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AU - Carden, Patrick

N1 - Copyright © and Moral Rights are retained by the author(s) and/ or other copyright owners. A copy can be downloaded for personal non-commercial research or study, without prior permission or charge. This item cannot be reproduced or quoted extensively from without first obtaining permission in writing from the copyright holder(s). The content must not be changed in any way or sold commercially in any format or medium without the formal permission of the copyright holders.

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N2 - The aim of this study was to quantify the effect that barbell load has on the jump height and force-time characteristics of the countermovement jump (CMJ). Fifteen strengthtrained men (mean ± SD: age 23 ± 2 years, mass 84.9 ± 8.1 kg, height 1.80 ± 0.05 m) performed three CMJ with no additional load, and with barbell loads of 25%, 50%, 75%, and 100% of body mass on two force plates recording at 1000 Hz. Propulsion and landing force-time characteristics were obtained from force-time data and compared using analysis of variance and effect sizes. Jump height decreased significantly as load increased (26 to 71%, d = 1.80 to 6.87). During propulsion, impulse increased with load up to 75% of body mass (6 to 9%, d = 0.71 to 1.08), mean net force decreased (10 to 43%, d = 0.50 to 2.45) and time increased (13 to 50%, d = 0.70 to 2.57). During landing, impulse increased as load increased up to 75% of body mass (5 to 12%, d = 0.54 to 1.01), mean net force decreased (13 to 38%, d = 0.41 to 1.24), and time increased (20 to 47%, d = 0.65 to 1.47). Adding barbell load to CMJ significantly decreases CMJ height. Furthermore, CMJ with additional barbell load increases landing phase impulse. However, while mean net force decreases as barbell load increases, landing time increases so that jumpers are exposed to mechanical load for longer. Practitioners should exercise caution when implementing loaded CMJ to assess their athletes.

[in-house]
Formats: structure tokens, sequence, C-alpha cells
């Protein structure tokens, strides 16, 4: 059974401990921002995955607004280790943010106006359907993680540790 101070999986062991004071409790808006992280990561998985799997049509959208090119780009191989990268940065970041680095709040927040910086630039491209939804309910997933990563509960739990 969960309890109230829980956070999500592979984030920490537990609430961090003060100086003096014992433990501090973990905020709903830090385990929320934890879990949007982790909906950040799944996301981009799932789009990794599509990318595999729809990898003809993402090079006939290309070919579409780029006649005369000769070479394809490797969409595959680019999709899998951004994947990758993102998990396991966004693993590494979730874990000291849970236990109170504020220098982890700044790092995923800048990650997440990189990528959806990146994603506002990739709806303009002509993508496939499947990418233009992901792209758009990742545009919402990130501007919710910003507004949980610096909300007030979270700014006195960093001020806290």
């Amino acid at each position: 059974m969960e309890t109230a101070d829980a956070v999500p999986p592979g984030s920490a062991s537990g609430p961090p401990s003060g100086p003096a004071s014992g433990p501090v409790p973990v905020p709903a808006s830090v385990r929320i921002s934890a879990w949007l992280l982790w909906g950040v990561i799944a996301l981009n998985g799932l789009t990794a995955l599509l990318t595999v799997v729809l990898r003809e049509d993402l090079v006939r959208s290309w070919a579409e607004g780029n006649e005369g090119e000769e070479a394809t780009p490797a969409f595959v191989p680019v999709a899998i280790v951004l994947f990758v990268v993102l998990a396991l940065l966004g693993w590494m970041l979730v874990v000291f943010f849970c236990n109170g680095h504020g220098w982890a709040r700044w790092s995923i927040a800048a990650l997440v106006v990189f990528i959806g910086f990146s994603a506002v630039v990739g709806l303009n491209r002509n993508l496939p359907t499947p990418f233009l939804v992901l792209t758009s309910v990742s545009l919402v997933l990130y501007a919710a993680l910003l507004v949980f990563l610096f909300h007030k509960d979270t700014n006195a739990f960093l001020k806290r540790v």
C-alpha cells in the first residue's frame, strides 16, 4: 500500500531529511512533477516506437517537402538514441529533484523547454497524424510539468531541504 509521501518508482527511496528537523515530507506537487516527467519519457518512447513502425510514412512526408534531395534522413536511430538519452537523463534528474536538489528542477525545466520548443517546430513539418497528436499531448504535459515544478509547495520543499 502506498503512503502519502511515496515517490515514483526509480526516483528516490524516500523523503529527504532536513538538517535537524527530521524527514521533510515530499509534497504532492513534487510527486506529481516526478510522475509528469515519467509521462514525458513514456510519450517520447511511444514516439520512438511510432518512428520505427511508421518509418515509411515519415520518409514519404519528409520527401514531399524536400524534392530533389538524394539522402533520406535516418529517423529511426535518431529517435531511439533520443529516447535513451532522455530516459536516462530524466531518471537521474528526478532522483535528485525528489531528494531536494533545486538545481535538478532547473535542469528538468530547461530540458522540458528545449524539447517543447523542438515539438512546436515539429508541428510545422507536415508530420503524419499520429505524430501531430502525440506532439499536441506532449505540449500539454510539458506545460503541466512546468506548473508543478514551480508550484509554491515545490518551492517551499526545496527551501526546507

AB - The aim of this study was to quantify the effect that barbell load has on the jump height and force-time characteristics of the countermovement jump (CMJ). Fifteen strengthtrained men (mean ± SD: age 23 ± 2 years, mass 84.9 ± 8.1 kg, height 1.80 ± 0.05 m) performed three CMJ with no additional load, and with barbell loads of 25%, 50%, 75%, and 100% of body mass on two force plates recording at 1000 Hz. Propulsion and landing force-time characteristics were obtained from force-time data and compared using analysis of variance and effect sizes. Jump height decreased significantly as load increased (26 to 71%, d = 1.80 to 6.87). During propulsion, impulse increased with load up to 75% of body mass (6 to 9%, d = 0.71 to 1.08), mean net force decreased (10 to 43%, d = 0.50 to 2.45) and time increased (13 to 50%, d = 0.70 to 2.57). During landing, impulse increased as load increased up to 75% of body mass (5 to 12%, d = 0.54 to 1.01), mean net force decreased (13 to 38%, d = 0.41 to 1.24), and time increased (20 to 47%, d = 0.65 to 1.47). Adding barbell load to CMJ significantly decreases CMJ height. Furthermore, CMJ with additional barbell load increases landing phase impulse. However, while mean net force decreases as barbell load increases, landing time increases so that jumpers are exposed to mechanical load for longer. Practitioners should exercise caution when implementing loaded CMJ to assess their athletes.